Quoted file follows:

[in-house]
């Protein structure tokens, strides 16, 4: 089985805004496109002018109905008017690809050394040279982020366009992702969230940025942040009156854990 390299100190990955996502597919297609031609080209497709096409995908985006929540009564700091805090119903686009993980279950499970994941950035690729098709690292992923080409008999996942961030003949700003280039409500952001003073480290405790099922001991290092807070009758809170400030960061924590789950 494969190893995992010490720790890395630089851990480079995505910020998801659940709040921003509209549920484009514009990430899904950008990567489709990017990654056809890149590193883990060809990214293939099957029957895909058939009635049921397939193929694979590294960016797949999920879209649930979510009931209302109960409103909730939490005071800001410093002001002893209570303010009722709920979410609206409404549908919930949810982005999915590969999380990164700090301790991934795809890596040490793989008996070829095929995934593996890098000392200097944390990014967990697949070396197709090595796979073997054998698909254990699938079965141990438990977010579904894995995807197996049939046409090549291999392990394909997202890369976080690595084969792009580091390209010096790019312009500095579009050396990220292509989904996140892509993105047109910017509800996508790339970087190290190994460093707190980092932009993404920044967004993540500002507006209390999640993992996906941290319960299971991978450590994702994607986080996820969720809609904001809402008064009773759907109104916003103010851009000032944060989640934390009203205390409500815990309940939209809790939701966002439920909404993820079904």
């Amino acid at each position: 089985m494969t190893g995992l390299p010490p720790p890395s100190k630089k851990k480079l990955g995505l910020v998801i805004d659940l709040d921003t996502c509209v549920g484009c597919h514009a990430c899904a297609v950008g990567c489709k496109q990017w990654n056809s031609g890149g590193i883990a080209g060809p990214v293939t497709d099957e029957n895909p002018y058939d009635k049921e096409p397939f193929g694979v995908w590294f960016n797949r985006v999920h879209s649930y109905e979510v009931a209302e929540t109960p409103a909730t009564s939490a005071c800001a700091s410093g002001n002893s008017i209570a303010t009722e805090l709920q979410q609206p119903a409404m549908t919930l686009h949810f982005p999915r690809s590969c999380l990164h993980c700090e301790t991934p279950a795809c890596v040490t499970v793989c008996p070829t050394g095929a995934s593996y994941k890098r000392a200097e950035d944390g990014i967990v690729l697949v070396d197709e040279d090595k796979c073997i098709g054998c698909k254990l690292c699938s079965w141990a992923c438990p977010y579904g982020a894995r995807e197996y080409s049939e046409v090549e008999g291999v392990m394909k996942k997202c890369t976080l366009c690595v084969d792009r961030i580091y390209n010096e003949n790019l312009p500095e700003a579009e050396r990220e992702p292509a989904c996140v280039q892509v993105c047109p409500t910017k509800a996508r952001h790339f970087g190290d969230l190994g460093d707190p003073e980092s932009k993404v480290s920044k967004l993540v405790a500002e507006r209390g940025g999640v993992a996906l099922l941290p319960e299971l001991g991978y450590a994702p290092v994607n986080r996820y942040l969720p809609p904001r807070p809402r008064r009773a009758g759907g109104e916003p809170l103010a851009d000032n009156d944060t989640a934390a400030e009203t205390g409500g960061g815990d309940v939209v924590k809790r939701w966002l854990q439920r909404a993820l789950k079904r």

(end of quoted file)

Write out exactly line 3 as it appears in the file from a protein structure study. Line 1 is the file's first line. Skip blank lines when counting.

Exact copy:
């Amino acid at each position: 089985m494969t190893g995992l390299p010490p720790p890395s100190k630089k851990k480079l990955g995505l910020v998801i805004d659940l709040d921003t996502c509209v549920g484009c597919h514009a990430c899904a297609v950008g990567c489709k496109q990017w990654n056809s031609g890149g590193i883990a080209g060809p990214v293939t497709d099957e029957n895909p002018y058939d009635k049921e096409p397939f193929g694979v995908w590294f960016n797949r985006v999920h879209s649930y109905e979510v009931a209302e929540t109960p409103a909730t009564s939490a005071c800001a700091s410093g002001n002893s008017i209570a303010t009722e805090l709920q979410q609206p119903a409404m549908t919930l686009h949810f982005p999915r690809s590969c999380l990164h993980c700090e301790t991934p279950a795809c890596v040490t499970v793989c008996p070829t050394g095929a995934s593996y994941k890098r000392a200097e950035d944390g990014i967990v690729l697949v070396d197709e040279d090595k796979c073997i098709g054998c698909k254990l690292c699938s079965w141990a992923c438990p977010y579904g982020a894995r995807e197996y080409s049939e046409v090549e008999g291999v392990m394909k996942k997202c890369t976080l366009c690595v084969d792009r961030i580091y390209n010096e003949n790019l312009p500095e700003a579009e050396r990220e992702p292509a989904c996140v280039q892509v993105c047109p409500t910017k509800a996508r952001h790339f970087g190290d969230l190994g460093d707190p003073e980092s932009k993404v480290s920044k967004l993540v405790a500002e507006r209390g940025g999640v993992a996906l099922l941290p319960e299971l001991g991978y450590a994702p290092v994607n986080r996820y942040l969720p809609p904001r807070p809402r008064r009773a009758g759907g109104e916003p809170l103010a851009d000032n009156d944060t989640a934390a400030e009203t205390g409500g960061g815990d309940v939209v924590k809790r939701w966002l854990q439920r909404a993820l789950k079904r």